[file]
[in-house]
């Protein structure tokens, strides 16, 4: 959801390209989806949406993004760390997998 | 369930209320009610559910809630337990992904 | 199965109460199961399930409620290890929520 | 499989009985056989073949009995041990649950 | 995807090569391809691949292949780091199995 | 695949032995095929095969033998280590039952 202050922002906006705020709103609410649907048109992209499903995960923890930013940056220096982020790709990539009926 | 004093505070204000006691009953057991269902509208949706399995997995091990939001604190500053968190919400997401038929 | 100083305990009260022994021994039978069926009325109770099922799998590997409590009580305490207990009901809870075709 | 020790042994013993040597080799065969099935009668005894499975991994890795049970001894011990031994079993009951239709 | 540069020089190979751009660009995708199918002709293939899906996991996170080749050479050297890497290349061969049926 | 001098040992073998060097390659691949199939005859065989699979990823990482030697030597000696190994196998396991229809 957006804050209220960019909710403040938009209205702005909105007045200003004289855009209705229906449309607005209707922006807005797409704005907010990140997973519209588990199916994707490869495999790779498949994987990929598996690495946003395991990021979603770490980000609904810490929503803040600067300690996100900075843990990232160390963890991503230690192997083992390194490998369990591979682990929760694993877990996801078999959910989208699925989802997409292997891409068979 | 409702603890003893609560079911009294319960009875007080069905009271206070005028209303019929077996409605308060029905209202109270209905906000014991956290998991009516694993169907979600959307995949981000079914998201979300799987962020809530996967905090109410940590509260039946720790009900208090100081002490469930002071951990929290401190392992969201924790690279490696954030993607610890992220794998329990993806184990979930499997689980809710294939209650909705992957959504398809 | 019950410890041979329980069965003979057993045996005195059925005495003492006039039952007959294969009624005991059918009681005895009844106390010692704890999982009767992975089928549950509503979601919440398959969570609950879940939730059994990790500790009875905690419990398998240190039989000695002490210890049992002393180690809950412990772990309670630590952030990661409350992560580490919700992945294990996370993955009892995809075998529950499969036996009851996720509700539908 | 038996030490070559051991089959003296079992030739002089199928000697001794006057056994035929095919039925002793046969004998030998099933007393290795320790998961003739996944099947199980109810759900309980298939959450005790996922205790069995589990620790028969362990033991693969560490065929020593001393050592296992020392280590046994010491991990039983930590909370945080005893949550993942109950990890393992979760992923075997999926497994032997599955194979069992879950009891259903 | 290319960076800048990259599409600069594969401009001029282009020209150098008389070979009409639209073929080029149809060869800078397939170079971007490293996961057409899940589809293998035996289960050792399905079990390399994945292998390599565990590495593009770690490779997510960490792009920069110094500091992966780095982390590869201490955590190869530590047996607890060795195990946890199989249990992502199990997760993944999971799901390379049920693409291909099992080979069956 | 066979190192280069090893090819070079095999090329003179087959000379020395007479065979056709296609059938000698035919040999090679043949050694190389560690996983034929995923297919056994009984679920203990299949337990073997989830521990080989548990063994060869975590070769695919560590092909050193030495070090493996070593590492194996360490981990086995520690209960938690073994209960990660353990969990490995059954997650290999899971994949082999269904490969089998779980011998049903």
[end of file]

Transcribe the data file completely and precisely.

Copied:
[in-house]
């Protein structure tokens, strides 16, 4: 959801390209989806949406993004760390997998 | 369930209320009610559910809630337990992904 | 199965109460199961399930409620290890929520 | 499989009985056989073949009995041990649950 | 995807090569391809691949292949780091199995 | 695949032995095929095969033998280590039952 202050922002906006705020709103609410649907048109992209499903995960923890930013940056220096982020790709990539009926 | 004093505070204000006691009953057991269902509208949706399995997995091990939001604190500053968190919400997401038929 | 100083305990009260022994021994039978069926009325109770099922799998590997409590009580305490207990009901809870075709 | 020790042994013993040597080799065969099935009668005894499975991994890795049970001894011990031994079993009951239709 | 540069020089190979751009660009995708199918002709293939899906996991996170080749050479050297890497290349061969049926 | 001098040992073998060097390659691949199939005859065989699979990823990482030697030597000696190994196998396991229809 957006804050209220960019909710403040938009209205702005909105007045200003004289855009209705229906449309607005209707922006807005797409704005907010990140997973519209588990199916994707490869495999790779498949994987990929598996690495946003395991990021979603770490980000609904810490929503803040600067300690996100900075843990990232160390963890991503230690192997083992390194490998369990591979682990929760694993877990996801078999959910989208699925989802997409292997891409068979 | 409702603890003893609560079911009294319960009875007080069905009271206070005028209303019929077996409605308060029905209202109270209905906000014991956290998991009516694993169907979600959307995949981000079914998201979300799987962020809530996967905090109410940590509260039946720790009900208090100081002490469930002071951990929290401190392992969201924790690279490696954030993607610890992220794998329990993806184990979930499997689980809710294939209650909705992957959504398809 | 019950410890041979329980069965003979057993045996005195059925005495003492006039039952007959294969009624005991059918009681005895009844106390010692704890999982009767992975089928549950509503979601919440398959969570609950879940939730059994990790500790009875905690419990398998240190039989000695002490210890049992002393180690809950412990772990309670630590952030990661409350992560580490919700992945294990996370993955009892995809075998529950499969036996009851996720509700539908 | 038996030490070559051991089959003296079992030739002089199928000697001794006057056994035929095919039925002793046969004998030998099933007393290795320790998961003739996944099947199980109810759900309980298939959450005790996922205790069995589990620790028969362990033991693969560490065929020593001393050592296992020392280590046994010491991990039983930590909370945080005893949550993942109950990890393992979760992923075997999926497994032997599955194979069992879950009891259903 | 290319960076800048990259599409600069594969401009001029282009020209150098008389070979009409639209073929080029149809060869800078397939170079971007490293996961057409899940589809293998035996289960050792399905079990390399994945292998390599565990590495593009770690490779997510960490792009920069110094500091992966780095982390590869201490955590190869530590047996607890060795195990946890199989249990992502199990997760993944999971799901390379049920693409291909099992080979069956 | 066979190192280069090893090819070079095999090329003179087959000379020395007479065979056709296609059938000698035919040999090679043949050694190389560690996983034929995923297919056994009984679920203990299949337990073997989830521990080989548990063994060869975590070769695919560590092909050193030495070090493996070593590492194996360490981990086995520690209960938690073994209960990660353990969990490995059954997650290999899971994949082999269904490969089998779980011998049903």